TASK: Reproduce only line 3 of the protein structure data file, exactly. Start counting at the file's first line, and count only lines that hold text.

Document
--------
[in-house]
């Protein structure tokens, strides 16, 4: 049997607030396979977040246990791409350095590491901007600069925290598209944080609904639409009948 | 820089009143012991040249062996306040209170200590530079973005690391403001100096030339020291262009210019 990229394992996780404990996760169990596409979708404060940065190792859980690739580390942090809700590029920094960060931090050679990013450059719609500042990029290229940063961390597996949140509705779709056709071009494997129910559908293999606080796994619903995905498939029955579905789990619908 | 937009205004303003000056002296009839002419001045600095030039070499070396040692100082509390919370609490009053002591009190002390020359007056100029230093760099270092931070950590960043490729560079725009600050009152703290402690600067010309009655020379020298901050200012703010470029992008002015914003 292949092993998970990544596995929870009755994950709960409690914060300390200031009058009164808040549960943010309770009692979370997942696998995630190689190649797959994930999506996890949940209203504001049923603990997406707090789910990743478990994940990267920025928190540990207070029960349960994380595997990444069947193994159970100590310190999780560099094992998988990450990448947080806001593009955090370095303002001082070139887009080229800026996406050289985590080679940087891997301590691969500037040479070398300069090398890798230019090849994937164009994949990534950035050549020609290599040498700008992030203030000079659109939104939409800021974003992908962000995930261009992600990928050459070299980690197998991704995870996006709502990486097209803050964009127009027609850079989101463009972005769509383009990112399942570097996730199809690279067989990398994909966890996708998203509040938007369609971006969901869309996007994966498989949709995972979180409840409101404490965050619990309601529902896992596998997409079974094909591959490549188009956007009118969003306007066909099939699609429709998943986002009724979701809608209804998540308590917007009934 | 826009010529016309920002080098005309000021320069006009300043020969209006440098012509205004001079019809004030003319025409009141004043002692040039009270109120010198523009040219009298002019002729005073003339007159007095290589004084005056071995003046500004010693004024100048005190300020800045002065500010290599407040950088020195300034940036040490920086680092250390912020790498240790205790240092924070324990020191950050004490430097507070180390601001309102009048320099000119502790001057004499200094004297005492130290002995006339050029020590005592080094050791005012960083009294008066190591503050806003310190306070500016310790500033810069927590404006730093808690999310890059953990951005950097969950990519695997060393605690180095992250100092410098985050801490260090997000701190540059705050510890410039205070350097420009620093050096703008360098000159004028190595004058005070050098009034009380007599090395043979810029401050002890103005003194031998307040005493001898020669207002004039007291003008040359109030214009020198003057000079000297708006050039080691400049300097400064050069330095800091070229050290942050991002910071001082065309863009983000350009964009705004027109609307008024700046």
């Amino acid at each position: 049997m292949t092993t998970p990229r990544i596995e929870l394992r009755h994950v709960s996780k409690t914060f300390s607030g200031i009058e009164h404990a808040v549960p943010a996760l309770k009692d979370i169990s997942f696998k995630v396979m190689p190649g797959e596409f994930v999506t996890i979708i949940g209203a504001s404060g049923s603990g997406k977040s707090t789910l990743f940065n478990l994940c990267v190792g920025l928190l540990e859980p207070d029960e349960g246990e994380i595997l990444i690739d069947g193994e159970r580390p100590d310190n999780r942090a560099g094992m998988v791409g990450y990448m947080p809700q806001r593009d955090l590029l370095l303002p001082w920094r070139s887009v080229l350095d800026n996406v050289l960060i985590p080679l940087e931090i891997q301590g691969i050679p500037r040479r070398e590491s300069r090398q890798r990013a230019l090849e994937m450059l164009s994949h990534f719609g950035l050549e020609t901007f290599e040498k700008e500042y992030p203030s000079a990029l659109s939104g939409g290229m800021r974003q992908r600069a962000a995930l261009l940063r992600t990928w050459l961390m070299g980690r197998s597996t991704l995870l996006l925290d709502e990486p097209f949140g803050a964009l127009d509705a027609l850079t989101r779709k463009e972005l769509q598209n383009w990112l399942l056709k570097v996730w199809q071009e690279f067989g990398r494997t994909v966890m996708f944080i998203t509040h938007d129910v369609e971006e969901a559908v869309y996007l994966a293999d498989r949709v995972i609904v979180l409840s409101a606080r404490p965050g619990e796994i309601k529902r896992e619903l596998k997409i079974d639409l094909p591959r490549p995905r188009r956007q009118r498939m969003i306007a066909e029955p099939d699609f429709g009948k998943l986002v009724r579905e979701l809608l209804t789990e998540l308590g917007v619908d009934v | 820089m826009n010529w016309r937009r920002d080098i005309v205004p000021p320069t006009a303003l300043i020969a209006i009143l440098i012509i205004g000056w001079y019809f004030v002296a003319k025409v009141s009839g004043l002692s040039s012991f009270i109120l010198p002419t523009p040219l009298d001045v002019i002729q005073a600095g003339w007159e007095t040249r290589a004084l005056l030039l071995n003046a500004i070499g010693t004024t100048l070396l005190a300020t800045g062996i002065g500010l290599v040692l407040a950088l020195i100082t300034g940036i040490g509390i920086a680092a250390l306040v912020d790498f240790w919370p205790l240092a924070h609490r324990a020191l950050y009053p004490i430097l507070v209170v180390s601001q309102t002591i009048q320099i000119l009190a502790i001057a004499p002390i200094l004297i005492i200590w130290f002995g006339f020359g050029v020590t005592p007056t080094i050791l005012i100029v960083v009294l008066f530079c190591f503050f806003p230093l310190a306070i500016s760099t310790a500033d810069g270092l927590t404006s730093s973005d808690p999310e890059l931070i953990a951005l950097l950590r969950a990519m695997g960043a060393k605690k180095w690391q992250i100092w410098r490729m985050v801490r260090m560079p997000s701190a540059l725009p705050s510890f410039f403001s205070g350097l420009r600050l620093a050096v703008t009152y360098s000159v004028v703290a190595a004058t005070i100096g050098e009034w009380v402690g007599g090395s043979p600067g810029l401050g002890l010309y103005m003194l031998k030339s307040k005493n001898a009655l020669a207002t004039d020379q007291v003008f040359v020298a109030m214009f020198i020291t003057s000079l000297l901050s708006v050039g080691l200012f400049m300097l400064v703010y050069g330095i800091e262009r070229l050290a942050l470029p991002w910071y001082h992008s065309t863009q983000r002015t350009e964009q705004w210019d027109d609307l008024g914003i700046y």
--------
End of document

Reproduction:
């Amino acid at each position: 049997m292949t092993t998970p990229r990544i596995e929870l394992r009755h994950v709960s996780k409690t914060f300390s607030g200031i009058e009164h404990a808040v549960p943010a996760l309770k009692d979370i169990s997942f696998k995630v396979m190689p190649g797959e596409f994930v999506t996890i979708i949940g209203a504001s404060g049923s603990g997406k977040s707090t789910l990743f940065n478990l994940c990267v190792g920025l928190l540990e859980p207070d029960e349960g246990e994380i595997l990444i690739d069947g193994e159970r580390p100590d310190n999780r942090a560099g094992m998988v791409g990450y990448m947080p809700q806001r593009d955090l590029l370095l303002p001082w920094r070139s887009v080229l350095d800026n996406v050289l960060i985590p080679l940087e931090i891997q301590g691969i050679p500037r040479r070398e590491s300069r090398q890798r990013a230019l090849e994937m450059l164009s994949h990534f719609g950035l050549e020609t901007f290599e040498k700008e500042y992030p203030s000079a990029l659109s939104g939409g290229m800021r974003q992908r600069a962000a995930l261009l940063r992600t990928w050459l961390m070299g980690r197998s597996t991704l995870l996006l925290d709502e990486p097209f949140g803050a964009l127009d509705a027609l850079t989101r779709k463009e972005l769509q598209n383009w990112l399942l056709k570097v996730w199809q071009e690279f067989g990398r494997t994909v966890m996708f944080i998203t509040h938007d129910v369609e971006e969901a559908v869309y996007l994966a293999d498989r949709v995972i609904v979180l409840s409101a606080r404490p965050g619990e796994i309601k529902r896992e619903l596998k997409i079974d639409l094909p591959r490549p995905r188009r956007q009118r498939m969003i306007a066909e029955p099939d699609f429709g009948k998943l986002v009724r579905e979701l809608l209804t789990e998540l308590g917007v619908d009934v | 820089m826009n010529w016309r937009r920002d080098i005309v205004p000021p320069t006009a303003l300043i020969a209006i009143l440098i012509i205004g000056w001079y019809f004030v002296a003319k025409v009141s009839g004043l002692s040039s012991f009270i109120l010198p002419t523009p040219l009298d001045v002019i002729q005073a600095g003339w007159e007095t040249r290589a004084l005056l030039l071995n003046a500004i070499g010693t004024t100048l070396l005190a300020t800045g062996i002065g500010l290599v040692l407040a950088l020195i100082t300034g940036i040490g509390i920086a680092a250390l306040v912020d790498f240790w919370p205790l240092a924070h609490r324990a020191l950050y009053p004490i430097l507070v209170v180390s601001q309102t002591i009048q320099i000119l009190a502790i001057a004499p002390i200094l004297i005492i200590w130290f002995g006339f020359g050029v020590t005592p007056t080094i050791l005012i100029v960083v009294l008066f530079c190591f503050f806003p230093l310190a306070i500016s760099t310790a500033d810069g270092l927590t404006s730093s973005d808690p999310e890059l931070i953990a951005l950097l950590r969950a990519m695997g960043a060393k605690k180095w690391q992250i100092w410098r490729m985050v801490r260090m560079p997000s701190a540059l725009p705050s510890f410039f403001s205070g350097l420009r600050l620093a050096v703008t009152y360098s000159v004028v703290a190595a004058t005070i100096g050098e009034w009380v402690g007599g090395s043979p600067g810029l401050g002890l010309y103005m003194l031998k030339s307040k005493n001898a009655l020669a207002t004039d020379q007291v003008f040359v020298a109030m214009f020198i020291t003057s000079l000297l901050s708006v050039g080691l200012f400049m300097l400064v703010y050069g330095i800091e262009r070229l050290a942050l470029p991002w910071y001082h992008s065309t863009q983000r002015t350009e964009q705004w210019d027109d609307l008024g914003i700046y």